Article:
Eczema or atopic dermatitis is a chronic skin condition often causing red itchy inflamed skin which can range in severity from mild to severe.
According to statistics around 15 million people in the UK live with this condition and in 2015 GP’s in England wrote around 27 million prescriptions for various topical agents costing around £169 million. If you are thinking to yourself that more and more people are suffering from this you’d be right in your assumption. An NHS funded study has shown that the numbers of cases have risen by 40 % in 4 years.
What we do know about the condition is that it is an allergic condition with 80% of sufferers having raised IgE antibodies. Eczema patients have positive allergy tests and around two thirds have a family history. Many also suffer from other atopic conditions such as asthma and hay fever.
The standard treatment protocols involve simply managing symptoms via emollients and sometimes steroids and if infection is triggered due to scratching, antibiotics. Allergens are also tested for although these tend to focus on only IgE mediated reactions.
We are back to finding our root cause. So first lets look at what’s going on in the immune system. The allergy antibody IgE is elevated in 80% of cases and this is activated by a type of white blood cell, a helper cell called TH2. Mast cells can release higher amounts of histamine leading to the itch that we associate with eczema. Then there’s the issue that around 90% of sufferers also have a predominance of the bacteria Staphylococcus aureus on the skin which their immune system is unable to kill. Often scratching can activate this infection and cause some potentially severe staph infections. So how do we prevent this vicious circle? Well we have to do everything we can from day one to promote our gut/immune function. In our immune system we have regularly T cells sometimes known as Treg, which are involved in immune suppression and immune tolerance. It’s known that an unhealthy gut can lead to a decrease in these important cells and therefore an imbalance in our TH1/TH2 cells with the TH2 cells being unregulated. Studies have indicated that the use of probiotics from birth can confer a reduction in TH2 dominance and symptoms of AD at 13 months old versus placebo.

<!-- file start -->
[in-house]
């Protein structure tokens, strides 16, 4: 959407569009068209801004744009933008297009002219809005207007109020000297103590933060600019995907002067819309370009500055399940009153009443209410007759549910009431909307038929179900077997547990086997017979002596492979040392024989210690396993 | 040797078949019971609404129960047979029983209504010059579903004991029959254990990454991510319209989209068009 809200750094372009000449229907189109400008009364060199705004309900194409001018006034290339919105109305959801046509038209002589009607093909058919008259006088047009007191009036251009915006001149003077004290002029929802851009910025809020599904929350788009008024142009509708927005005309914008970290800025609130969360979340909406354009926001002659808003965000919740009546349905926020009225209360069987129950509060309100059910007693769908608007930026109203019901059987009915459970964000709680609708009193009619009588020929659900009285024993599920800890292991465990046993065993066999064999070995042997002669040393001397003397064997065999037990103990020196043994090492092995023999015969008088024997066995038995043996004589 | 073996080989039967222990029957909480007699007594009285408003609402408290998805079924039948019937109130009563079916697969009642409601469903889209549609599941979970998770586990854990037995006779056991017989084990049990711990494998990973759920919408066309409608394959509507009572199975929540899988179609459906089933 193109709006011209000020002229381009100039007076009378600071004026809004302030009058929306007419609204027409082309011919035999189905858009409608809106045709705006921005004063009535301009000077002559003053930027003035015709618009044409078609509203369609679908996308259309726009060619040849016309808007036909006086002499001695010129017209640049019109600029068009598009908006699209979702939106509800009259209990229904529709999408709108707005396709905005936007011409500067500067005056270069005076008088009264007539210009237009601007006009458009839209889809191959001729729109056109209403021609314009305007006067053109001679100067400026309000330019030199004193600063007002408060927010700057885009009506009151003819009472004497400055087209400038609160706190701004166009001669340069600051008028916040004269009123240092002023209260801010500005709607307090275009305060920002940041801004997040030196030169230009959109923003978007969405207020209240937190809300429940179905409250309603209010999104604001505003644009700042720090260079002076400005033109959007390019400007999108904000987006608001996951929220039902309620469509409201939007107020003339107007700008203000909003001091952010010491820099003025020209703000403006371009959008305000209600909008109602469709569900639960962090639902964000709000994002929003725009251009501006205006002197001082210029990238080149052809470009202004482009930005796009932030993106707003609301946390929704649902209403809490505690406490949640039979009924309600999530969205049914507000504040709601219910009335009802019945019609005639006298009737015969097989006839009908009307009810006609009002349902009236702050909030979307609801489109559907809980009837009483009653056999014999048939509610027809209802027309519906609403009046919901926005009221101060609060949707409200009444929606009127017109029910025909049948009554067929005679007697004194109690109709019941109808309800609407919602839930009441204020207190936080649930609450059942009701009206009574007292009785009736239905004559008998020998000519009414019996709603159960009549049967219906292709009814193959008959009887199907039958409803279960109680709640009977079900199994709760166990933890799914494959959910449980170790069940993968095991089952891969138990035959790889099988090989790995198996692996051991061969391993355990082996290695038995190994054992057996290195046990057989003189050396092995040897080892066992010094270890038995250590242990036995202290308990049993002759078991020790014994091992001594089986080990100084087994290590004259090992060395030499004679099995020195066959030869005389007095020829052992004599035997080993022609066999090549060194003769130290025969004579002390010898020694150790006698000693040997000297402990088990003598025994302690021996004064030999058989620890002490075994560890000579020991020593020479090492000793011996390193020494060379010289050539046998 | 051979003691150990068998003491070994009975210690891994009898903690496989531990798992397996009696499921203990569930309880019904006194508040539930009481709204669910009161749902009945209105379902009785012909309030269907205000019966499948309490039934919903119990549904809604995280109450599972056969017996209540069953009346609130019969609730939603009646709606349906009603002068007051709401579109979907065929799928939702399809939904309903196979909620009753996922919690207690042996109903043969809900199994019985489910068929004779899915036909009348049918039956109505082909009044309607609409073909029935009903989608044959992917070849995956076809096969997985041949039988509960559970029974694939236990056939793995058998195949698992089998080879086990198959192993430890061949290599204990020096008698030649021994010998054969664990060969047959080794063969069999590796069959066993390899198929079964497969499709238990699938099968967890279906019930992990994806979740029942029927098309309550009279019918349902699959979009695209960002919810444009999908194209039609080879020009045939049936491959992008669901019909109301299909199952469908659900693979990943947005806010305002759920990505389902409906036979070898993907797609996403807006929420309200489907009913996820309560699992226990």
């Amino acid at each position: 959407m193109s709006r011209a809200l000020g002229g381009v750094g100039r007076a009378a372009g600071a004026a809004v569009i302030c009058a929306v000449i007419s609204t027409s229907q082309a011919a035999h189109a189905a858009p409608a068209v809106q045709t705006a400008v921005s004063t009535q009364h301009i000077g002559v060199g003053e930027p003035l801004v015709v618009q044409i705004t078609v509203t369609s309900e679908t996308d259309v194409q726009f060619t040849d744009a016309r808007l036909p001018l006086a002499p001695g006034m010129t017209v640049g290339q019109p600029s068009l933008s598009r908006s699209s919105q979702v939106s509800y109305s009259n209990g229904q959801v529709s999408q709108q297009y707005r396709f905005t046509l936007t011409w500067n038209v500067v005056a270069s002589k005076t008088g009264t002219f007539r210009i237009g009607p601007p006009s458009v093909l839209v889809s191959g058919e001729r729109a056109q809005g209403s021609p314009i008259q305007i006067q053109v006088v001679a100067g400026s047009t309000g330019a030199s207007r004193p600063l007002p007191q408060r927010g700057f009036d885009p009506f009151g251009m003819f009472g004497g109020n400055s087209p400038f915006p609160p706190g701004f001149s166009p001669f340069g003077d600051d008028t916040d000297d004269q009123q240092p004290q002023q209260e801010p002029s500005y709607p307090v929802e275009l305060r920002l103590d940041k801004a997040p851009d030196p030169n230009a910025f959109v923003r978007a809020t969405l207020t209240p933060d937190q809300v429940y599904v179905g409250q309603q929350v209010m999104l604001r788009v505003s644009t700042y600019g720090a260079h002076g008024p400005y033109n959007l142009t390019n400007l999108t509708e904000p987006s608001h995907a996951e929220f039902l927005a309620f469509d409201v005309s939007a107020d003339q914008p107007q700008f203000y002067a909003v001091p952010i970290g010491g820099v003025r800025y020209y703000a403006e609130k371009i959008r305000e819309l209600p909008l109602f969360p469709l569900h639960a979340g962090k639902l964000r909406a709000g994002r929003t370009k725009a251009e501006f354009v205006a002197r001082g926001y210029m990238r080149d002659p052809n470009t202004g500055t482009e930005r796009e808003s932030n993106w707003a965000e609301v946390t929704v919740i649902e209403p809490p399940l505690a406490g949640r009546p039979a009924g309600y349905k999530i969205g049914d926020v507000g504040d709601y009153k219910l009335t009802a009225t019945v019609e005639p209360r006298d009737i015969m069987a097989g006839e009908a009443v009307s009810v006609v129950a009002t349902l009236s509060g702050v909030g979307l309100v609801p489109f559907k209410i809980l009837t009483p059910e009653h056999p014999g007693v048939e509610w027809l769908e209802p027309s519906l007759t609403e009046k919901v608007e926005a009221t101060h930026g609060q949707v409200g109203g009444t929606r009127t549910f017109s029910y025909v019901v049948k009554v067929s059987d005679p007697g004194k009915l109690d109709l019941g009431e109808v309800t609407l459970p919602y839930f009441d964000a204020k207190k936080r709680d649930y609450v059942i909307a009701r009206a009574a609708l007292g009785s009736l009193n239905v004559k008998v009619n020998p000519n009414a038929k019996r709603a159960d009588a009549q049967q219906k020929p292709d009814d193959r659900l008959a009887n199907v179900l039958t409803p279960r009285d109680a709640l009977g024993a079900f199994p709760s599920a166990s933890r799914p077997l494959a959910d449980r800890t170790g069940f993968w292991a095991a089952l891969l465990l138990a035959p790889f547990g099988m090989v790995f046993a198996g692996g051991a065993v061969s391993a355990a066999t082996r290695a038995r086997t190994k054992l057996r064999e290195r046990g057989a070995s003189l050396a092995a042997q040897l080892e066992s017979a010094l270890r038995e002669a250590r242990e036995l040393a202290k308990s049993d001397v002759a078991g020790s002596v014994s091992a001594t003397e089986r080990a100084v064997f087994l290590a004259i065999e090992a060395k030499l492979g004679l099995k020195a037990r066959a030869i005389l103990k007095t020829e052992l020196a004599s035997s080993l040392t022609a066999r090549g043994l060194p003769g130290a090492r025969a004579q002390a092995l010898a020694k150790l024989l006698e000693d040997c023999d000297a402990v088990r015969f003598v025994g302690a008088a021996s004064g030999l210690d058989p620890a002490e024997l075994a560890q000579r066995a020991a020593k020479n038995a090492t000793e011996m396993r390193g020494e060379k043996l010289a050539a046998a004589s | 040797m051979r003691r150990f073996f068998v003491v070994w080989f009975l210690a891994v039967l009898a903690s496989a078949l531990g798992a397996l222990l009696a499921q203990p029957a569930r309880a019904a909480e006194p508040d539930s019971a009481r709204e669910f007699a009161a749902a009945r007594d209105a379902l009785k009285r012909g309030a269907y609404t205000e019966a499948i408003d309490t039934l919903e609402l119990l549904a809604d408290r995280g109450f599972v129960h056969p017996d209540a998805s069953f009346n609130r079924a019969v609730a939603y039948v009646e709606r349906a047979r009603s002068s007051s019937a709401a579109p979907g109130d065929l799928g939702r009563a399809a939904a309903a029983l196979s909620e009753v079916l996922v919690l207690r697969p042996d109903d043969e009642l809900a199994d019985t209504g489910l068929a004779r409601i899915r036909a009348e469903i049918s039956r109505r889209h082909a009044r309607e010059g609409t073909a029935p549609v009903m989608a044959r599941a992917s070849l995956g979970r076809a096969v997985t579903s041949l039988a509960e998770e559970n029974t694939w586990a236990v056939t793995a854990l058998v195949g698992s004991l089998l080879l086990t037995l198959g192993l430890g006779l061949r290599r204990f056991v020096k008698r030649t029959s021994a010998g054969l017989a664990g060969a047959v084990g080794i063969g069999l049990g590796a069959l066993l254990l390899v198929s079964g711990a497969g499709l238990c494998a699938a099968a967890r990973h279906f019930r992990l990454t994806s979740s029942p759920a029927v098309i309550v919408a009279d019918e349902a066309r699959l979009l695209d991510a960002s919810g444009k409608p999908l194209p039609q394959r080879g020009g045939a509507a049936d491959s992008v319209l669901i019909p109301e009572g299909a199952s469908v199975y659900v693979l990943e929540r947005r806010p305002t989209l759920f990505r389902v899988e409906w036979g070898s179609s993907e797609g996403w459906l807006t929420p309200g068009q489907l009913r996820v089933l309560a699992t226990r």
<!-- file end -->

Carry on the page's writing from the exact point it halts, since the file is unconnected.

Studies have shown that breast feeding is associated with a reduced risk of eczema and other allergies. However there is a caveat here in that although breast milk may confer antibody protection, in at risk children it may also be necessary for the feeding mum herself to remove common allergens which may unwittingly be triggering the problem as these proteins pass through the milk. Common allergens being dairy, peanuts and eggs. That said, the advice is to introduce these common allergens while breast feeding at the 6 to 12 month stage and to then continue to breast feed for a further 6 months following this introduction.
Older and formula fed children
In older and formula fed children a study looking at triggers for eczema indicated that Peanuts eggs and milk have been shown to account for 80% of adverse reactions to foods in people living wth contact dermatitis. Other common triggers and are wheat, fish and soy.